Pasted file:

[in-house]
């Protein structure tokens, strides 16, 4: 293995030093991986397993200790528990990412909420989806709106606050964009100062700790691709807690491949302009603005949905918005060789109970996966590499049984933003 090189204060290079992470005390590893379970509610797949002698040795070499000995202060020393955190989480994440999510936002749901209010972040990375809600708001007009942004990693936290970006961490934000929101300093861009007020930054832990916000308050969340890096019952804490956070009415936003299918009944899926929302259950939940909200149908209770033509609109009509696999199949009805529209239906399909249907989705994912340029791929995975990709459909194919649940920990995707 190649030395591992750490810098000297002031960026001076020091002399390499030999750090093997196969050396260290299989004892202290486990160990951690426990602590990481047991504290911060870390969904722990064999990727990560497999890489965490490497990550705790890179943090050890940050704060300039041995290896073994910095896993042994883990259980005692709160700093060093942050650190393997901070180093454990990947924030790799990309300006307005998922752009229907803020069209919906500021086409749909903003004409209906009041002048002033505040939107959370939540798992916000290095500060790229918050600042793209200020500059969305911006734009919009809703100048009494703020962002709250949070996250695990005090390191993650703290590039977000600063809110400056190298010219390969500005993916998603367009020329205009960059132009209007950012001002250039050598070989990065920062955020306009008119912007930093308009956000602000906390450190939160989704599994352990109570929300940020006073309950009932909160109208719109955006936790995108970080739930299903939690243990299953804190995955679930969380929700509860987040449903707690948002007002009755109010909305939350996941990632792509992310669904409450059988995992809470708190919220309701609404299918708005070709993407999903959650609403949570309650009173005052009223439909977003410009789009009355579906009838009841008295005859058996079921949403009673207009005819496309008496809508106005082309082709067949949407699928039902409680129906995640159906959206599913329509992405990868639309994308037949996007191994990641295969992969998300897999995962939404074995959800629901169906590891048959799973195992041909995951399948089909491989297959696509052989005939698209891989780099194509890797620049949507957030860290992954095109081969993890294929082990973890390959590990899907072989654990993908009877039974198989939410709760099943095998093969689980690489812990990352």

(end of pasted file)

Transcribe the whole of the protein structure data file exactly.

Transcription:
[in-house]
């Protein structure tokens, strides 16, 4: 293995030093991986397993200790528990990412909420989806709106606050964009100062700790691709807690491949302009603005949905918005060789109970996966590499049984933003 090189204060290079992470005390590893379970509610797949002698040795070499000995202060020393955190989480994440999510936002749901209010972040990375809600708001007009942004990693936290970006961490934000929101300093861009007020930054832990916000308050969340890096019952804490956070009415936003299918009944899926929302259950939940909200149908209770033509609109009509696999199949009805529209239906399909249907989705994912340029791929995975990709459909194919649940920990995707 190649030395591992750490810098000297002031960026001076020091002399390499030999750090093997196969050396260290299989004892202290486990160990951690426990602590990481047991504290911060870390969904722990064999990727990560497999890489965490490497990550705790890179943090050890940050704060300039041995290896073994910095896993042994883990259980005692709160700093060093942050650190393997901070180093454990990947924030790799990309300006307005998922752009229907803020069209919906500021086409749909903003004409209906009041002048002033505040939107959370939540798992916000290095500060790229918050600042793209200020500059969305911006734009919009809703100048009494703020962002709250949070996250695990005090390191993650703290590039977000600063809110400056190298010219390969500005993916998603367009020329205009960059132009209007950012001002250039050598070989990065920062955020306009008119912007930093308009956000602000906390450190939160989704599994352990109570929300940020006073309950009932909160109208719109955006936790995108970080739930299903939690243990299953804190995955679930969380929700509860987040449903707690948002007002009755109010909305939350996941990632792509992310669904409450059988995992809470708190919220309701609404299918708005070709993407999903959650609403949570309650009173005052009223439909977003410009789009009355579906009838009841008295005859058996079921949403009673207009005819496309008496809508106005082309082709067949949407699928039902409680129906995640159906959206599913329509992405990868639309994308037949996007191994990641295969992969998300897999995962939404074995959800629901169906590891048959799973195992041909995951399948089909491989297959696509052989005939698209891989780099194509890797620049949507957030860290992954095109081969993890294929082990973890390959590990899907072989654990993908009877039974198989939410709760099943095998093969689980690489812990990352």